IMAGE PROCESSING: X-rays enable weld inspection
By using x-ray technology, manufacturers of piping products can evaluate cracks and bubbles generated after fabrication by rotating these pipes and fittings within the x-ray beam.
By using x-ray technology, manufacturers of piping products can evaluate cracks and bubbles generated after fabrication by rotating these pipes and fittings within the x-ray beam. For these types of applications, several tubes may need to be welded according to the customers’ requests. After this process is complete, each weld must be checked from all sides to examine whether any faults exist in the weld.
Although the welding flaws cannot be seen by the human eye, clear images can be obtained using x-ray techniques. In the past, low-resolution analog cameras were used in conjunction with x-ray systems to perform these tasks but could not detect very small flaws within the weld. To solve this problem, digital cameras with higher resolution and SNR can be used to provide more detailed information about the weld.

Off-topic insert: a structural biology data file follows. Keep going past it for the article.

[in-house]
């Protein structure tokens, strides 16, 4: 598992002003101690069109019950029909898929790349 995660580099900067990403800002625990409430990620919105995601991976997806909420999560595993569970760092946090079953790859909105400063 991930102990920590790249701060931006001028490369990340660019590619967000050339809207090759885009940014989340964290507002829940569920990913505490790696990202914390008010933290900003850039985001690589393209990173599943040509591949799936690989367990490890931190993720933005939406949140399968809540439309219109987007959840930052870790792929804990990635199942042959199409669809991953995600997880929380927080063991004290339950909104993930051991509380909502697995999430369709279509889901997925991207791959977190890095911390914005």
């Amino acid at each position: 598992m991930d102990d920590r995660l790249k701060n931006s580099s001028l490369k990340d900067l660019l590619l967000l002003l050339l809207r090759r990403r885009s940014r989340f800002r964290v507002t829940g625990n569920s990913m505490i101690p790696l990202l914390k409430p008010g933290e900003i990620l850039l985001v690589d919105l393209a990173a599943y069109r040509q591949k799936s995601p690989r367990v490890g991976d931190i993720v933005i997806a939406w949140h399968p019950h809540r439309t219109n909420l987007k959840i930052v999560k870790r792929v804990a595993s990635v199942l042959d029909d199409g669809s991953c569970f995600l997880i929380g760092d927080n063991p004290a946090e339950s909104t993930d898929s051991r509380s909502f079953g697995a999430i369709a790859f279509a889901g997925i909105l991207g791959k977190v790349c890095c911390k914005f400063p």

Using these cameras in conjunction with digital frame grabbers and image-processing software, MicroView & LingZhi Image Technology (MVLZ; Beijing, China; www.microview.com.cn) have developed a system specifically for this type of weld inspection. To image the x-ray, the company uses a UP1830 monochrome, 1k × 1k × 12-bit camera from Uniq Vision (Santa Clara, CA, USA; www.uniqvision.com) and transfers image data to a PC using a Meteor digital frame grabber from Matrox Imaging (Dorval, QC, Canada; www.matrox.com/imaging).
To highlight the flaws in the moving and stationary states, the original and the processed images are displayed. To highlight each weld, the brightness and contrast of the images are dynamically adjusted and filtered using high- and low-band filters within a specific region of interest (see figure). Morphological operations are then used to highlight defects such as bubbles within the weld.
When the steel tubes are turned under software control at all angles, these bubbles can be seen. The software then records the information about the steel tubes, including the types and quantities of flaws in the steel tube. This information is then saved in a database that can be searched and sorted at any time.